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22 Comments on “Create InDesign CS5 Panels with Configurator 2.0

  1. Ha! I just discovered it works in InCopy CS5 too, even though it’s not supposed to. Configurator doesn’t have any InCopy-specific commands, the Extension Manager refuses to install the .zxp file in InCopy CS5, and InCopy CS5’s plugins folder doesn’t have a Panels folder.

    But do we care? Of course not. I just copied and pasted the Panels folder (which had my panel inside) from the ID app folder to the IC CS5 Plugins folder, then restarted InCopy.

    Voila! In InCopy’s Window > Extensions menu, my little EasyFormat test panel was available. And all the buttons work, too!

    This is because the two programs share much of the same code/programming for text and typography-related functions. Uber cool.

  2. AM, thanks for this interesting article, but at the time of writing this the links to the ZIP and ZXP files are missing the .com after ‘indesignsecrets’ and don’t work out of the box.

    I can easily edit the addy when pasting it into my browser, but you may prefer to fix it in your article. :)

  3. Just for fun, I created a ‘Panels’ folder in ‘Plugins’ folder of IDCS4 and dropped in your extension files. Lo and behold, it shows in the ‘Windows’ menu (under ‘Extensions’) and opens a panel when selected. That’s exciting, I thought.

    Unfortunately, that’s as far as it goes – the panel itself is blank and so I have to report this doesn’t work for IDCS4.

  4. Hey Anne-Marie, I tried your .ZXP file — and it installed slickly right away on my Win ID CS5 system! Very cool and useful, thanks. I’ll shortly play a little with Configurator myself, but it’s nice you’ve now paved the way.

    I, too, have frequent need of those sentence capitalization functions. However, ID’s built-in Title Case function is dumb: it capitalizes *all* words, whereas — in English — words like articles and prepositions should not be capitalized, thus necessitating dreary manual edits.

    What we really need is a clever Title Case script where we could use an exception list of all words which should *not* be capitalized (unless occurring first in the sentence, natch). So, Monsieur Marc — don’t you feel your coding fingers just itching now? :-)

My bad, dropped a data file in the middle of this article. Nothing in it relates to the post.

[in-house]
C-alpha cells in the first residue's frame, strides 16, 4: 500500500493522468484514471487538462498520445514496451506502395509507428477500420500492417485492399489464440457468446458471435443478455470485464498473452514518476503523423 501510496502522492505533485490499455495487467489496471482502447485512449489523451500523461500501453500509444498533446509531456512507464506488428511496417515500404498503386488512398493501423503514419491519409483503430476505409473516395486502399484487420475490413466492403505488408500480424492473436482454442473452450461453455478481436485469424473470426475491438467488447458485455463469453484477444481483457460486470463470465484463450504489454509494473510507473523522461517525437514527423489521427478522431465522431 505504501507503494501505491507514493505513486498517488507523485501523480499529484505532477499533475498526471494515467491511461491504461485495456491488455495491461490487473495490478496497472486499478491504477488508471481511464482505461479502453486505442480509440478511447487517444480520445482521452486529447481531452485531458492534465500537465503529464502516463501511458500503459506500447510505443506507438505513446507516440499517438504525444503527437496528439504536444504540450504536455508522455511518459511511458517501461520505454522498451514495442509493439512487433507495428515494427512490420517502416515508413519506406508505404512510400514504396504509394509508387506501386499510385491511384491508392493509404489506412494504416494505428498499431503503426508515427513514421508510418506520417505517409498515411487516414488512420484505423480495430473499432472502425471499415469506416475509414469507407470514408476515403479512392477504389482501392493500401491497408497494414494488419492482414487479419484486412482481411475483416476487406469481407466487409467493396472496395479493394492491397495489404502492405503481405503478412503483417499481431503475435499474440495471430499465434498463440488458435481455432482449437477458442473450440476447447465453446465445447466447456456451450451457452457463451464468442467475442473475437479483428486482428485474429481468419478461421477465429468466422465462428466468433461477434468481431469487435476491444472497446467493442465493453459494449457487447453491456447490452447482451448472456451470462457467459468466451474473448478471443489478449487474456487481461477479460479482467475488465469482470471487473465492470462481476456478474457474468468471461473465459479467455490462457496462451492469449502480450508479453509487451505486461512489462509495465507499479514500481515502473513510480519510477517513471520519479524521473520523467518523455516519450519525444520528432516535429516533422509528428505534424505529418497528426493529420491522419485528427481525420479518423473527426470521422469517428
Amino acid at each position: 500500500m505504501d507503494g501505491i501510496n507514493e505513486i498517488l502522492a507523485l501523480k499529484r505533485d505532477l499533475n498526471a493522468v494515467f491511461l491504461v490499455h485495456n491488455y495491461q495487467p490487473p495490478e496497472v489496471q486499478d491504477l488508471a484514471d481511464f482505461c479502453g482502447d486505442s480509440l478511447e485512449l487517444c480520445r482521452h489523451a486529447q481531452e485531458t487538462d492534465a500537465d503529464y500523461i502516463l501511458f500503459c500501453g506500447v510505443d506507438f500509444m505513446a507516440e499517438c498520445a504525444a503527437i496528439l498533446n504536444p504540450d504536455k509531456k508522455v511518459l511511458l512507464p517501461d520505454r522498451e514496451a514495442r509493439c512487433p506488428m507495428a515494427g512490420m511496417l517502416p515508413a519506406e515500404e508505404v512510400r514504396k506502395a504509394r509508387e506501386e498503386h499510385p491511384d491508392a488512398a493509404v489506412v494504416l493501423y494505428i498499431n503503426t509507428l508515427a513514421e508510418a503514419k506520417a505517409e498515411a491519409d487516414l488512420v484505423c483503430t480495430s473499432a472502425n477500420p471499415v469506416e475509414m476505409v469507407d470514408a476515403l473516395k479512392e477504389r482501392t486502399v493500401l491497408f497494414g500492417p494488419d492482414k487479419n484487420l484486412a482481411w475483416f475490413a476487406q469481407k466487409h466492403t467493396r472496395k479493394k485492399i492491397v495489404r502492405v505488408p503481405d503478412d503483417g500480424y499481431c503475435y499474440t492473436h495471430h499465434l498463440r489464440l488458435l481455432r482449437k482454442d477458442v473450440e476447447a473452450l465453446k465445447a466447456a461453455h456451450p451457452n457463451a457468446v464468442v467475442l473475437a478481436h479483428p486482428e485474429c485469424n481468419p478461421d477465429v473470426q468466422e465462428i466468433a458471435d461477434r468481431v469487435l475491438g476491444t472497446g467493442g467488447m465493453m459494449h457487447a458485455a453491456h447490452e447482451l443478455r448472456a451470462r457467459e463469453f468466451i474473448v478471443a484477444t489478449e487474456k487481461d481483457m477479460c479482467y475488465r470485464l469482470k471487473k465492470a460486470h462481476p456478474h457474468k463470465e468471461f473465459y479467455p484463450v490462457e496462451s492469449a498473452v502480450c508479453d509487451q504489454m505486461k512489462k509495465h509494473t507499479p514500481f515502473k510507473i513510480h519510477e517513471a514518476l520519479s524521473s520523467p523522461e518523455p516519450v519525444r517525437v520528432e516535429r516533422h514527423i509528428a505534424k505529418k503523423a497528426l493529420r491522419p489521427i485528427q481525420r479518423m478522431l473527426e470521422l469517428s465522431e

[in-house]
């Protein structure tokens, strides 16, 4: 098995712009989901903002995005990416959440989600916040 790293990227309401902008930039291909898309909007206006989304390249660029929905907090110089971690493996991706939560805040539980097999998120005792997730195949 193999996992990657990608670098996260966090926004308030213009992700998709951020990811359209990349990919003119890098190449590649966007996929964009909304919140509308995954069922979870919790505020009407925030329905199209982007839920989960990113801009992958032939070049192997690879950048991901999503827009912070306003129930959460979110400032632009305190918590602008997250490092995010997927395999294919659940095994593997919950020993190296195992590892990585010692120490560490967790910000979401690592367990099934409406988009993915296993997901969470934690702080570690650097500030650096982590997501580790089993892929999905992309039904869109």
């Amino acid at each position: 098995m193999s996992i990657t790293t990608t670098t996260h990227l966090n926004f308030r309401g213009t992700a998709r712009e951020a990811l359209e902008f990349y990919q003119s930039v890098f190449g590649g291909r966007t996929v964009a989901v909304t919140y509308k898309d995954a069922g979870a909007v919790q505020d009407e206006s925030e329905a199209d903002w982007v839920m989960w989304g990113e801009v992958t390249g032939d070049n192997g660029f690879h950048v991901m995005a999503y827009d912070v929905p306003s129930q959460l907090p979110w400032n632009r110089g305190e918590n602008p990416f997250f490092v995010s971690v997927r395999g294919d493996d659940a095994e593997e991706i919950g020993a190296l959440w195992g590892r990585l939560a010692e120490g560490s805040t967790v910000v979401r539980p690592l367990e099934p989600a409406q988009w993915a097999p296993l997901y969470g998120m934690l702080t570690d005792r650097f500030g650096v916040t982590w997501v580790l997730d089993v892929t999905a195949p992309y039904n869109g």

5. Klaus, thanks for the feedback on the .zxp file! That’s good to know. (Is it my imagination, or have you been sort of scarce around here lately. Anyway … it’s good to see your comments again.)

    I have some info about the “smart” title case issue, but since it’s quite a bit off topic I created a new forum topic for it:

    http://indesignsecrets.com/forum/general-indesign-topics/smart-title-case#p2223

    … in the post, I link to an old Smart Title Case script from Dave Saunders. Also I detailed some GREP Style code there you could use instead.

  6. Yes I saw Layers Magazine had a video showcasing this feature in InDesign. Quite exciting.

    I use the smart title case script all the time. Even gave it a handy shortcut via Edit>Keyboard Shortcuts

    The best thing is you can edit the script to insert your own words that you don’t want capitalised.

    Very handy indeedy. Pity you can’t apply a script to a style?

  7. Just plain title case for a style can be done using grep style for first character of any word. I imagine it shouldn’t be that hard to modify grep style to exclude some words, though I wouldn’t try on large text for performance reasons.

  8. I had the configurator thing installed for Photoshop CS4 but never used it. Now I will have to give it a whirl and see if I can get the Anchored Object Options opened from the panel, along with maybe a few other often used options that I don’t want to assign shortcuts for.
    Thanks for the heads-up :)

  9. I never dig around for title and sentence case, it’s just alt-t-e-t or alt-t-e-s (or option if you’re that way inclined). I avoid the mouse at all costs.

  10. Roland: It looks like you can add buttons for any menu command in ID, but it includes commands not just from any “main” menu or panel menus, but also commands listed in menus within panels (like blend modes) and context menus (like, “pages panel context menu”). But you can’t add checkboxes, radio buttons, or input fields like “Preview” or “HSpace amount”.

    OTOH I know you can call a script from it, and you can (I’m pretty sure) *embed* a Javascript that executes when you click a button. There are a couple text editor sort of widgets there.

  11. Anne-Marie:

    I cannot find the video I watched on Layers about the Configurator and Indesign? It might have been in the Photoshop Tutorials or what’s new in Photoshop CS5 or something? I’m pretty sure I watched it on Layers though. The new site layout is difficult to navigate… if I come across it I’ll post it here.

  12. Thanks AM for such a great article! I have created some successful panels for simple functions, but I was wondering if it is possible to string several functions into one button (action recording)? I’m trying to print an InDesign document to a specified printer, and create and save both a high and low res PDF into two respective folders. Is this even possible without writing a javascript or applescript?

    Thanks
    -Jon

  13. Can anyone help me out with Script MT system for Adobe InDesign CS5. Again, am having problems with importing maths equations (MathType) from MS Word to Indesign from CS3 to CS5. Please somebody help me out

  14. Groovy. When I’ve got the dough for cs5, this will be one for the first things I do with it.

    And I’ll tack on the KBSC to all of the buttons I make:

    “Insert current page number — Sh Opt Cm – N”

    so that I’ll eventually not even need the button / panel!